The escalating trade war between Donald Trump’s ego and Chinese manufacturing is heating up once again. and now, buried deep in the lists of thousands of product types, is a series of products that could cripple the games and tabletop industries and have major impact on console pricing in the next console generation.
The US administration already levied targeted tariffs against many different products over the course of the last couple of years. Agricultural products and manufacturing raw resources like Soy beans and various metals have already been hit with these penalties for imports and exports.
GPU manufacturers AMD and Nvidia were already subject to some of these fees being levied on their products when other tariffs hit computer parts and similar products. That targeting is now apparently being expanded to game consoles, coin-operated arcade machines and repair parts, as well as some accessories manufactured outside the US.
And it’s not just video games in the crosshairs this time around. One section in the proposal is section 9504.90.60, which covers “chess, checkers, backgammon, darts and table and parlor games played on boards of a special design and parts thereof; poker chips and dice.” has the potential to completely destroy the tabletop industry pricing model as it currently exists.
White Wizard Games chief operating officer Debbie Moynihan said that these tariffs would force many products to be routed to regional hubs to avoid US tariffs, causing prices to rise 5% to 10% across the industry. Retailers, especially smaller shops, would really feel this shift. The margins for many of these smaller local shops are already razor thin, and online retailers would further push them out of the market in terms of competitive pricing should these tariffs hit board games.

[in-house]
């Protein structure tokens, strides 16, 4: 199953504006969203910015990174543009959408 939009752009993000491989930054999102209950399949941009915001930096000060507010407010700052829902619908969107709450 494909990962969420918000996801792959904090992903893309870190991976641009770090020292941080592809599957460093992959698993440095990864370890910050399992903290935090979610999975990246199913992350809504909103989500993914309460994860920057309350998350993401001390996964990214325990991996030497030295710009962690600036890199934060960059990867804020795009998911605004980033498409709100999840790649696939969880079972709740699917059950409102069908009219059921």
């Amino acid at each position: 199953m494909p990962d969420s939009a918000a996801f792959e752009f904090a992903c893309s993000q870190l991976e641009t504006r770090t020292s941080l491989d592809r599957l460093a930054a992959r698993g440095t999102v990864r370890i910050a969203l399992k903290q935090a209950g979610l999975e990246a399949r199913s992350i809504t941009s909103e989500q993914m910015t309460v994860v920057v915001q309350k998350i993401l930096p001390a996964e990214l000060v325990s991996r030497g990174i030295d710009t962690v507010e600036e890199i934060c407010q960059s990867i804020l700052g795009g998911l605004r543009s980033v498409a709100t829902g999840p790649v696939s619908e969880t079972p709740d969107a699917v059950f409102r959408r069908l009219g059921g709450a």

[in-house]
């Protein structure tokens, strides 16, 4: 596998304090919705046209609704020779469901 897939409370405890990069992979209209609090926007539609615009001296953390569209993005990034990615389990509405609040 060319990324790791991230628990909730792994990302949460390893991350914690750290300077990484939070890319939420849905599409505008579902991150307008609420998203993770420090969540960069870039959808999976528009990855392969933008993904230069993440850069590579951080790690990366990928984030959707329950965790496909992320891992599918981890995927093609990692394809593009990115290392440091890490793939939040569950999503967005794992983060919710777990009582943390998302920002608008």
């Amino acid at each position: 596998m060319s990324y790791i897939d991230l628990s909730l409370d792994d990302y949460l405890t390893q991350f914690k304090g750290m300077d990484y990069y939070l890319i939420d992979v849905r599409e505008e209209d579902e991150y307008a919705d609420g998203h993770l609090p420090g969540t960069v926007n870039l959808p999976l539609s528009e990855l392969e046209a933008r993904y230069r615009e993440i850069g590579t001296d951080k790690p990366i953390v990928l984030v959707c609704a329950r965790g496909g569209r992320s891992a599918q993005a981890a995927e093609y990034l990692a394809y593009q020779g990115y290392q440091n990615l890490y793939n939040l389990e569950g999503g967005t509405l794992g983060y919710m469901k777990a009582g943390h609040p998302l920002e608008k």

Trump and his cronies believe that these heavy-handed regulations are a driving force behind domestic manufacturing and economic growth in the US, industry insiders and experts disagree.
“Tariffs will drive prices up, quality down, or more likely both,” said Matt Aiken, co-owner and CFO of Keymaster Games. “It might come in the form of increased shipping costs—something Europeans and other countries already deal with—or transparent tariff fees. The cost for shipping to places like Switzerland is already 2x those prices and get passed on to the consumers. It will also come from publishers having to find new manufactures who will need to hire new talent to meet demand. And ultimately, the quality coming out of China is, in some cases, better than other countries, including the US.”
I sincerely doubt that Sony and Microsoft divisions in the US will take this lying down though. Even though game consoles are often sold as loss-leaders to lower prices for consumers, a 25% increase in losses could be unsustainable. Losing millions or even billions of dollars over the lifetime of a new console like the PS5 or new Xbox would cripple their first-party support as the companies would inevitably shift resources around to compensate.
The hearing for these proposed tariffs are scheduled to begin on June 17, and it is possible that they could go into effect as early as June 24. And we’re likely to see a significant amount of behind-the-scenes pressure and public opposition to yet more tariffs, not just for video games either. This because the volume of proposed tariffs encompasses so much of the trade of imported Chinese goods, around $540 billion, that virtually all goods imported from China to the U.S. would face some sort of tariff.
And as US markets continue to decline, for the fifth week in a row, traders and companies alike are not optimistic about a trade deal that would reduce pressure on consumers anytime soon.